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Messages - Pat Lamb

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Gear Talk / Re: Rain Gear (yet again...)
« on: December 20, 2011, 12:12:19 pm »
Like Pete, "breathable" fabrics only work for me when built with lots of vents.  Unfortunately, it seems you have to spend the money for better cycling gear to get pit zips, adjustable wrist bands, back vent, and two-way front zippers.  Showers Pass touring jacket has worked well for me for a few years' commuting, if that helps.

Gear Talk / Re: Brifters vs. bar-end from a convenience standpoint
« on: December 20, 2011, 12:09:19 pm »
- Bar-end Brifter

Looks just a bit odd, to me, seeing someone wearing trousers with straps around his ankles riding on a trainer...

General Discussion / Re: texting
« on: December 20, 2011, 12:06:01 pm »
1. The true a**h**e: These guys drive close or yell at you or stick their dog's head out the window at you, just to throw you off kilter. There's one of these every hundred miles in suburban/rural areas.

I must be lucky, I only seem to run across these about once a month, on average.  First warm day of spring I'll have four to make up for the winter months.  :(

2. The clueless: Thinks that since you're riding fairly close to the white line he(she) can pass you within 6 inches, no problem. One every 20 miles.

Someone suggested that motorists give you as much room as you take.  If you're six inches from the white line, they'll give you six inches when passing.  If you're three feet out in the road, they'll move partially into the other lane, if necessary, to give you three feet.  That's been my experience, as well, after I started taking adequate space on the road.

General Discussion / Re: 100 dollar bills too large?
« on: December 09, 2011, 07:39:44 pm »
I'm with the OP on bulkiness; my experience is that over about 10-15 bills, of any denomination, makes my wallet stiff and difficult to bend.

That said, I only had trouble locating an ATM once.  They are everywhere.  U.S. banks usually charge $2-3 for using an ATM from another bank's account; I don't know what charge the foreign bank would make.

Would it be reasonable to set up an account with a U.S. bank for a few months?  I did something like that as a college student one summer in a different state.

Routes / Re: Milwaukee, WI to Jasper NP
« on: December 07, 2011, 09:11:31 am »
One limiting aspect of the AC maps is that they don't show many roads other than those comprising the route. It's often helpful to get a state DOT map so you can get a broader view of the state.  This comes in handy if you want to (or need to due to road closure) go off the AC route to see something. You can usually get the maps from a chamber of commerce-type office when you enter the state, or write away for them in advance.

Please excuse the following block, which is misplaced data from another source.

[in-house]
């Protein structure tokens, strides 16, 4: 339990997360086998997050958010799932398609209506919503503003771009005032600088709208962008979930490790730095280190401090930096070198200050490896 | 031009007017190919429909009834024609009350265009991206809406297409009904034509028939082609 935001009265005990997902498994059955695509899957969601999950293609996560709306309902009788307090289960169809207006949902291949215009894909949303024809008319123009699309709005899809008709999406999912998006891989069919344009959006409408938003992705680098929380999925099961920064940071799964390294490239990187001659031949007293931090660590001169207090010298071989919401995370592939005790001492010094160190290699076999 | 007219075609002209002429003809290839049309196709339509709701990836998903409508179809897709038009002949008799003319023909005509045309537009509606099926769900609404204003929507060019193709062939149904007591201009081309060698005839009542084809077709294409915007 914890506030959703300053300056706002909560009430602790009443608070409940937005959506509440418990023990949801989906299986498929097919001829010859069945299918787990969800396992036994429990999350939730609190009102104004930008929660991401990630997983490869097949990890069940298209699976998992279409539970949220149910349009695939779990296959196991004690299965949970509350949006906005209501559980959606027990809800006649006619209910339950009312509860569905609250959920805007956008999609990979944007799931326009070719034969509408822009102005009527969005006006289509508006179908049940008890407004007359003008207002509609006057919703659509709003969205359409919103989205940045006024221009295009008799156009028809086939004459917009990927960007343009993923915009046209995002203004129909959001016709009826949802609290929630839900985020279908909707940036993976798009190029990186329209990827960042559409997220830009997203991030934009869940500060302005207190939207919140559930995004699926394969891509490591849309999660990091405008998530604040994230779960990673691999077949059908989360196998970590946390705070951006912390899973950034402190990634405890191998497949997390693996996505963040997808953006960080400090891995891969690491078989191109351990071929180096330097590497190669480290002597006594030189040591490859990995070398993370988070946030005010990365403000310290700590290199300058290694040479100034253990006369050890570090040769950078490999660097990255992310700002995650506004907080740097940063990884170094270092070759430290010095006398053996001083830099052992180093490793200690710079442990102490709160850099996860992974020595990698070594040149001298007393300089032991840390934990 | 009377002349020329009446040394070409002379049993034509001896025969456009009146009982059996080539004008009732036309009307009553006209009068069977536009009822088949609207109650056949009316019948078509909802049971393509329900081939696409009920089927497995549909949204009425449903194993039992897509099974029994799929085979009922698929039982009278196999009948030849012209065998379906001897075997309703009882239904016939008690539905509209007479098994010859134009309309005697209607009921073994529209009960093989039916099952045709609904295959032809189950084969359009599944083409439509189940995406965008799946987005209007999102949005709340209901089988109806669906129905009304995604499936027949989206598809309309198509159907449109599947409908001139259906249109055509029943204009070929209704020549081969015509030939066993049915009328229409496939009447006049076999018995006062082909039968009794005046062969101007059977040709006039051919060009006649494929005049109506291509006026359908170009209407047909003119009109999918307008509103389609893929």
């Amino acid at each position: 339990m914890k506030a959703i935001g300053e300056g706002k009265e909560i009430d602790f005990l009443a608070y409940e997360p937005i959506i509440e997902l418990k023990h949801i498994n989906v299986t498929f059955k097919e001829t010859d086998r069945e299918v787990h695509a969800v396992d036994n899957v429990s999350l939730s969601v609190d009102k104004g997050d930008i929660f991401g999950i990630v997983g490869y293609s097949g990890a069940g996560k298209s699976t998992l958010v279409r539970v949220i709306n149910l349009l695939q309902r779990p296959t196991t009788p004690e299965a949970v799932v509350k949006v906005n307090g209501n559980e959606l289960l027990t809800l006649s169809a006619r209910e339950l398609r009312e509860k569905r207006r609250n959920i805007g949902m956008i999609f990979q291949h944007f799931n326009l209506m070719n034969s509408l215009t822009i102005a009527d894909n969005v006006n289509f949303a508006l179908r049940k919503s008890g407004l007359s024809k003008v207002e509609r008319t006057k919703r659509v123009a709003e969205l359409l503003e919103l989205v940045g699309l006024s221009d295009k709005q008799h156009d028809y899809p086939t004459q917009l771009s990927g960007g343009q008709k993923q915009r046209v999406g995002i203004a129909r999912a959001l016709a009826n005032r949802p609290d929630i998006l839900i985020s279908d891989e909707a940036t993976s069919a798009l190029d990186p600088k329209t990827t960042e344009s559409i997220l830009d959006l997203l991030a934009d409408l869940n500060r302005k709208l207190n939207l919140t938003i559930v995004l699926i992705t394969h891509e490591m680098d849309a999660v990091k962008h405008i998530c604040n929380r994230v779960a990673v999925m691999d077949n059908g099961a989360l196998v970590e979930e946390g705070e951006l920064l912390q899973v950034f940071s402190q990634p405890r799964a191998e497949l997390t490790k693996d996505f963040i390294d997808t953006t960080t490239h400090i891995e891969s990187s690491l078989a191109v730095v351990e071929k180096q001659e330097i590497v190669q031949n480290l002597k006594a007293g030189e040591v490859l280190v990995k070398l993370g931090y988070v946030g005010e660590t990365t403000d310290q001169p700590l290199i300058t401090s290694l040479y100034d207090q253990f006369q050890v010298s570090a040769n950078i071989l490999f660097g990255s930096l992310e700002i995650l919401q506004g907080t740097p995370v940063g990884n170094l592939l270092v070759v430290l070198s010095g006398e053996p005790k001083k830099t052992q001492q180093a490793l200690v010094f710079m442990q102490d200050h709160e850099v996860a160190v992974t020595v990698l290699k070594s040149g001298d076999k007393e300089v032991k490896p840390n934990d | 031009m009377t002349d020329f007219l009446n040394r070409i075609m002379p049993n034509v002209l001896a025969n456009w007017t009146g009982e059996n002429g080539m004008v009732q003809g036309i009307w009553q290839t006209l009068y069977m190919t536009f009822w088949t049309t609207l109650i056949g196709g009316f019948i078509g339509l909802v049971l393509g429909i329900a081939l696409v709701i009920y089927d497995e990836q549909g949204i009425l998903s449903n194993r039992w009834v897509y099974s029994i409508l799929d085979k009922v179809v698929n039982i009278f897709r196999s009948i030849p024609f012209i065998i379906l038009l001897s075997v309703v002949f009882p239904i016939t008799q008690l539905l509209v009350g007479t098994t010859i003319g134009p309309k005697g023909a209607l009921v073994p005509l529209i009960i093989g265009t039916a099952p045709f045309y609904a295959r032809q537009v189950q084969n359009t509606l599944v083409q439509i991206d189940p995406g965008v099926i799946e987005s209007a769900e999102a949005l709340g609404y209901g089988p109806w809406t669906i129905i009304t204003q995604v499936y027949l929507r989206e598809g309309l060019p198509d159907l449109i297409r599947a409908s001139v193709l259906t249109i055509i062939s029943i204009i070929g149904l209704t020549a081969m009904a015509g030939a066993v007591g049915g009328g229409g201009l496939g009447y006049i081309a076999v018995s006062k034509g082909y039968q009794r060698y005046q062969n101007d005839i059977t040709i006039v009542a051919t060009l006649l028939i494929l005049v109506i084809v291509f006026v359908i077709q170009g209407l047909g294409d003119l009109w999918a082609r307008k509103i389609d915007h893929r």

Excellent advice.  Also helps find:
 - Where you are w.r.t. the big storm on the news
 - Nearest big town for restaurant, bike shop, dentist, etc.
 - How to get around the "why did they go this way?" sections of the route.

The nice part is that you can discard the map when you leave the state (it was a freebie, nothing lost!) or mail it home.

Routes / Re: San Fran to LA along Pacific Coast in February
« on: December 07, 2011, 09:06:42 am »
Normally I'm the one saying, "Go ahead, a little rain won't melt you."  But I'd suggest trying to adjust your time frame by a month or two in this case.  If you catch a winter storm, you can face a week of consistent rain and strong winds, at least down as far as Lompoc.  South (east) of there, you've got a chance that the storm will blow out to sea -- unless it soaks the hills around LA and causes mudslides!

Routes / Re: Late start to ST
« on: December 06, 2011, 04:07:00 pm »
We met a guy who started on the Southern Tier, took the Grand Canyon Connector up to the Western Express, and then met up with TransAm.  (I think he was then planning to go UGRR to NT, but that's off course / off topic here.)  Not sure what that would do to your mileage, but it might get you past the Sierras early and avoid the worst of the Gulf of Mexico sauna.  All AC routes, too, if you're looking for company.

General Discussion / Re: Choice of bike
« on: December 06, 2011, 03:58:29 pm »
We are a fit, retired couple, getting ready to do a tour next spring. Right now we're choosing touring bikes and want something not custom built, with steel frame, flight deck shifters and preferably mechanical disc brakes.

Maybe I'm missing something, but is this even possible?  Do Flight Deck (STI) shifters operate mechanical disk brakes?  I thought STI was designed for calipers, which coincidentally work well with most cantilever brakes.

Routes / Re: Transam East to West 2012 Advice Sought
« on: December 03, 2011, 05:09:24 pm »
I'm still tempted to go ahead, after all if it was easy it wouldn't be worth doing...I am assuming that the jouney repays all these 'risks', from what I can gather from here the route looks amazing...
P.S. Just seen the new posting re lightning, thanks staehpj1, I'll just add that to the list....isn't one insulated from lightning on a bike ?? 

Insulated on a bike?  Not really; a few thousand volts will go right through the tire.  You need a Faraday cage (like a metal car body) to isolate/insulate yourself from lightning.

Most of the weather problems can be addressed by asking, "Do you have enough sense to come in out of the rain?"  (Not me! ;)  If it's just a shower, you can keep riding.  When weather gets really threatening, if it turns black in the middle of the day, it's a good time to take shelter.  A library, diner, or convenience store will probably have someone watching the weather, and if they encourage you to head for the basement, cooler, etc., you might want to follow their advice.